Wouldn’t change a thing

No dull moments found in lo­cal fam­ily as broth­ers live with Tourette’s

The Covington News - - FRONT PAGE - KAYLA ROBINS krobins@cov­news.com

There’s a summer camp at Fort Yargo State Park in Win­der that, at a glance, is just like any other.

A.J. Dor­ough, a 13 year old from Cov­ing­ton, spent his time at the week-long camp in July boat­ing, fish­ing, go­ing down the wa­ter slide, learn­ing archery and play­ing bass in the tal­ent show. He went to the fi­nal dance for the fourth year in a row with his girl­friend, Kristin Moore­head, 13, who lives in Florida.

But a closer look re­veals in­ter­ac­tions you may not find at any other summer camp.

A.J.’s neck and head jerks back and forth un­con­trol­lably, and some­times he grunts loudly while hav­ing to punch the air or a wall. A cam­per of­ten falls down with­out warn­ing, un­able to move a limb or mus­cle in his body. One coun­selor pur­sues her sud­den urges to hug some­one.

Be­cause — although the ac­tiv­i­ties and the goals are the same — Camp Twitch and Shout is not like any other.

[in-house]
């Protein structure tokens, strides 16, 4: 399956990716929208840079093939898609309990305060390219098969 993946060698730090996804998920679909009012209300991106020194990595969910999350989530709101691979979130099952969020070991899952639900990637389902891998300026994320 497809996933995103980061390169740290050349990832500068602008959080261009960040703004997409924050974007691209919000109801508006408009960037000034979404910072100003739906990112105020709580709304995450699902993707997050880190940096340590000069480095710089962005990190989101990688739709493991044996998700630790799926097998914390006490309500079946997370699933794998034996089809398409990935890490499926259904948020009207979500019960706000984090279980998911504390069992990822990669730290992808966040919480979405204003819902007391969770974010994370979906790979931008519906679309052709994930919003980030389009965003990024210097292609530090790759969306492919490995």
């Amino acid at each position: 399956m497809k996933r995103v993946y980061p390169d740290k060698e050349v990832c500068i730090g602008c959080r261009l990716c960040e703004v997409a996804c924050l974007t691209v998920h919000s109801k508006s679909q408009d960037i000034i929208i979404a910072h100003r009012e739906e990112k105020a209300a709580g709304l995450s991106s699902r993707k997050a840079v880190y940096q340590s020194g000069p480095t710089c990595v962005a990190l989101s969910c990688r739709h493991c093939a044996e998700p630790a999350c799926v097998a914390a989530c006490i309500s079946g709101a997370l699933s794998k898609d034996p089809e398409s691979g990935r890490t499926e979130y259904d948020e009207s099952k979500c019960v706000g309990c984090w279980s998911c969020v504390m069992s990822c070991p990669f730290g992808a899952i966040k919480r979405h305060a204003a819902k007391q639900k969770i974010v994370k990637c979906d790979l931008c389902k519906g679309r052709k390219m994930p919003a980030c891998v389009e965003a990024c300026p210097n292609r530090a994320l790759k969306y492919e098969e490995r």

The camp, which was re­cently pro­filed by the As­so­ci­ated Press, brings to­gether kids ages 7-17 who have Tourette Syn­drome (TS), a neu­ro­log­i­cal dis­or­der char­ac­ter­ized by in­vol­un­tary, repet­i­tive vo­cal­iza­tions and move­ments, or tics.

“The big goal is that camp is all about get­ting them the typ­i­cal camp ex­pe­ri­ence, just with the sup­port and un­der­stand­ing they need to get through the week,” said Tri­cia Kar­don, ex­ec­u­tive direc­tor as of 2007, camp ad­min­is­tra­tor and nurs­ing co­or­di­na­tor.

Kar­don’s son, now a 19-yearold sopho­more at the Univer­sity of Ge­or­gia, has TS, and his life-chang­ing camp ex­pe­ri­ence led her to help start Camp Twitch and Shout.